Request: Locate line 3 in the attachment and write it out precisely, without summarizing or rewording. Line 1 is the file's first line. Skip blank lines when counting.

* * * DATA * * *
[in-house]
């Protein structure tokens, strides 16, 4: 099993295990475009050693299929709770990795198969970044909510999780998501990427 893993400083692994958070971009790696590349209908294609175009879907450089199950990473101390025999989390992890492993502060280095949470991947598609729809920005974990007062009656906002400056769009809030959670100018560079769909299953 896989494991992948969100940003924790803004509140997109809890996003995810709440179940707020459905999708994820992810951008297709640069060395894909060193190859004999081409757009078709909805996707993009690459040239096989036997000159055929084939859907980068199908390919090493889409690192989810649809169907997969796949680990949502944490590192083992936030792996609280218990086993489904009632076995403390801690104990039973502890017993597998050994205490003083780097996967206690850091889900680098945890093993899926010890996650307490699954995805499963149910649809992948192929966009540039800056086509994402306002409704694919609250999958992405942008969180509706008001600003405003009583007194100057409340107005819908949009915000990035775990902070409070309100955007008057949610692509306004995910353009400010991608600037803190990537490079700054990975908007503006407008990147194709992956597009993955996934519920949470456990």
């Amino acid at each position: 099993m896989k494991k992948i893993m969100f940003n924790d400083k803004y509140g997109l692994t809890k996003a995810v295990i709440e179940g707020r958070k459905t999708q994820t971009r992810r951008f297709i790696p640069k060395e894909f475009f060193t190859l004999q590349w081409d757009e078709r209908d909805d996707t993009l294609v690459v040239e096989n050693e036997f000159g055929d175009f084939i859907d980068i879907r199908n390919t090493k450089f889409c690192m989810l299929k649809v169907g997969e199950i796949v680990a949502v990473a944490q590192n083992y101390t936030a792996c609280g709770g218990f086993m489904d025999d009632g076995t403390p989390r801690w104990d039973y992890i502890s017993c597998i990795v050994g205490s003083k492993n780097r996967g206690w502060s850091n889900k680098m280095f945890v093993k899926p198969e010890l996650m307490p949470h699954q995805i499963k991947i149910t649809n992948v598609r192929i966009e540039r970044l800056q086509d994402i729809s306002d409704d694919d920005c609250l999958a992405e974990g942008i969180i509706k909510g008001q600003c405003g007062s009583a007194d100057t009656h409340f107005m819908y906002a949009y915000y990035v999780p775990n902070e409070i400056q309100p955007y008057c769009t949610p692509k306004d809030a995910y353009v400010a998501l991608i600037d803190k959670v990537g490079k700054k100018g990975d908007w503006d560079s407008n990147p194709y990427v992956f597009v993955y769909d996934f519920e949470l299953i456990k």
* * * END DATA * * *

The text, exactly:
């Amino acid at each position: 099993m896989k494991k992948i893993m969100f940003n924790d400083k803004y509140g997109l692994t809890k996003a995810v295990i709440e179940g707020r958070k459905t999708q994820t971009r992810r951008f297709i790696p640069k060395e894909f475009f060193t190859l004999q590349w081409d757009e078709r209908d909805d996707t993009l294609v690459v040239e096989n050693e036997f000159g055929d175009f084939i859907d980068i879907r199908n390919t090493k450089f889409c690192m989810l299929k649809v169907g997969e199950i796949v680990a949502v990473a944490q590192n083992y101390t936030a792996c609280g709770g218990f086993m489904d025999d009632g076995t403390p989390r801690w104990d039973y992890i502890s017993c597998i990795v050994g205490s003083k492993n780097r996967g206690w502060s850091n889900k680098m280095f945890v093993k899926p198969e010890l996650m307490p949470h699954q995805i499963k991947i149910t649809n992948v598609r192929i966009e540039r970044l800056q086509d994402i729809s306002d409704d694919d920005c609250l999958a992405e974990g942008i969180i509706k909510g008001q600003c405003g007062s009583a007194d100057t009656h409340f107005m819908y906002a949009y915000y990035v999780p775990n902070e409070i400056q309100p955007y008057c769009t949610p692509k306004d809030a995910y353009v400010a998501l991608i600037d803190k959670v990537g490079k700054k100018g990975d908007w503006d560079s407008n990147p194709y990427v992956f597009v993955y769909d996934f519920e949470l299953i456990k």